DESCRIPTION: "Cockabendy's lyin' sick Guess ye what'll mend him?" Twenty kisses. "Dinna gi'e the lasses drink, Dinna gi'e them brandy": give them cinammon sticks and lumps of sugar. Cockabendy had a wife who did strange things.
EARLIEST DATE: 1850 (Bulloch 1907)
KEYWORDS: courting sex bawdy humorous nonballad
FOUND IN: Britain(Scotland(Aber))
REFERENCES (4 citations):
GreigDuncan8 1721, "Cockabendy" (3 texts, 2 tunes)
Opie-Game 30, "Uncle John(I)"; Opie-Game 30, p. 160, "(Cockie Bendie's lyin' sick)"; Opie-Game 31, "Uncle John(II)" (5 texts, although many of them are "Uncle John is Sick Abed")
ADDITIONAL: John Bulloch, editor,Scottish Notes and Queries (Aberdeen, 1905 ("Digitized by Google")), Vol. VI, 2nd Series, No. 8, February 1905, p. 125, "[Query ]538. The Words of 'Cockabendy'"
John Bulloch, editor,Scottish Notes and Queries_ (Aberdeen, 1907 ("Digitized by Google")), Vol. VIII, 2nd Series, No. 11, May 1907, pp. 173-174, "[Query ]538. The Words of 'Cockabendy'"
cf. "Cawdor Fair [Four and Twenty Blackbirds]" (tune, per GreigDuncan8)
cf. "Uncle John Is Sick Abed" (lyrics)
NOTES: Bulloch 1905 has the "Cockabendy's lying sick" verse with a request for more words. Bulloch 1907 has the "Dinna gi'e the lasses drink" verse and a cleaned up chorus (specifically, "He cock, hi cock, Hi cockabendy, Crack . . . . . . For a gill o' brandy"; GreigDuncan8 has, for the omitted words, "a loose on Jeannie's wame").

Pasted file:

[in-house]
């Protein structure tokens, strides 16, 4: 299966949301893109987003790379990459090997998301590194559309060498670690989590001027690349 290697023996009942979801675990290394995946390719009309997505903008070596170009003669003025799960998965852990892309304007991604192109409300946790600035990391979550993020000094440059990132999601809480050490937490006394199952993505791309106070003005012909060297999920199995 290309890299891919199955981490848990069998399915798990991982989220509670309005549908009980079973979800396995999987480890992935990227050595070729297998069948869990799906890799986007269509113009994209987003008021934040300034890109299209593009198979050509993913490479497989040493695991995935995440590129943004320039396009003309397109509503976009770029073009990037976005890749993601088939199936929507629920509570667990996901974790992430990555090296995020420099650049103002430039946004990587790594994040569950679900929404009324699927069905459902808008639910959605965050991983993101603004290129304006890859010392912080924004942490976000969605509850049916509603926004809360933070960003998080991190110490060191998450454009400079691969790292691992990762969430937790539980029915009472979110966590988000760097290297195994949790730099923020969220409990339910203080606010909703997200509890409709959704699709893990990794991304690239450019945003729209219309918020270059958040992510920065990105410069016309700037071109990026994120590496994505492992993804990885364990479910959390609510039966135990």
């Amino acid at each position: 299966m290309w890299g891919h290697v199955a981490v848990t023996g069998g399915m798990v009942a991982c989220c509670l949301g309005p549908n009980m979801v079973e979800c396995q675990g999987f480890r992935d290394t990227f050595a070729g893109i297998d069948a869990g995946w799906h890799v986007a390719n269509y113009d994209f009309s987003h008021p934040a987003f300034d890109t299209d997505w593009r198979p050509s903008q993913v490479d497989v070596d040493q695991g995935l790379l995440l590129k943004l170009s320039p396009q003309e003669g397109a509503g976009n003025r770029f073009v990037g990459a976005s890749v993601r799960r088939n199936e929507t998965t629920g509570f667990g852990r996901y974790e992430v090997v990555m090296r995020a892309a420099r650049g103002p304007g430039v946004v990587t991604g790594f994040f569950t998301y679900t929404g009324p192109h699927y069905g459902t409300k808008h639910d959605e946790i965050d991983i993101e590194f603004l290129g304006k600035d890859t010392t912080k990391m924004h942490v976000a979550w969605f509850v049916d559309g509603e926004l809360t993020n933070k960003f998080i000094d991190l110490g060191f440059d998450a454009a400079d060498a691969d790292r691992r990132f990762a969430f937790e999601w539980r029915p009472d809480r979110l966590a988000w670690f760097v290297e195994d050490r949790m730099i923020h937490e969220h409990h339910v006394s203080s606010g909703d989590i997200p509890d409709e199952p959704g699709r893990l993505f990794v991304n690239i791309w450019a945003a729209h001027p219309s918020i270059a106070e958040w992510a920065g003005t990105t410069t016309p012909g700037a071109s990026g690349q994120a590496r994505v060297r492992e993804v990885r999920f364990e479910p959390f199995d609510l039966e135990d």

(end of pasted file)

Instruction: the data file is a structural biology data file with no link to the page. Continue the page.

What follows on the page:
The ("Cockabendy's lying sick") verse is very close to the first verse of the game song "Uncle John Is Sick Abed." There are no other shared lines. (See Opie-Game 30, "Uncle John" (I)).
"When Richard Townshend died, 1783, his son succeeded to a troubled inheritance. He had already entered public life, and sat as a member for the family borough of Dingle from 1781 to 1795. The first event in 1783 was the visit of a body of cavalry to Castle Townshend 'in quest of some insurgents, said to be meditating mischief against the inhabitants of that neighborhood. After scouring the country they apprehended Denis Conel, alias Cockabendy, who was charged with sounding a horn to assemble a mob.'[Tuckey's Cork Remembrancer]" (source: Richard and Dorothea Townshend, An Officer of the Long Parliament and his Descendants (London, 1892 ("Digitized by Google")), pp. 161-162.)
See "The Belfast Cockabendy" [for a historical character of this name]. - BS
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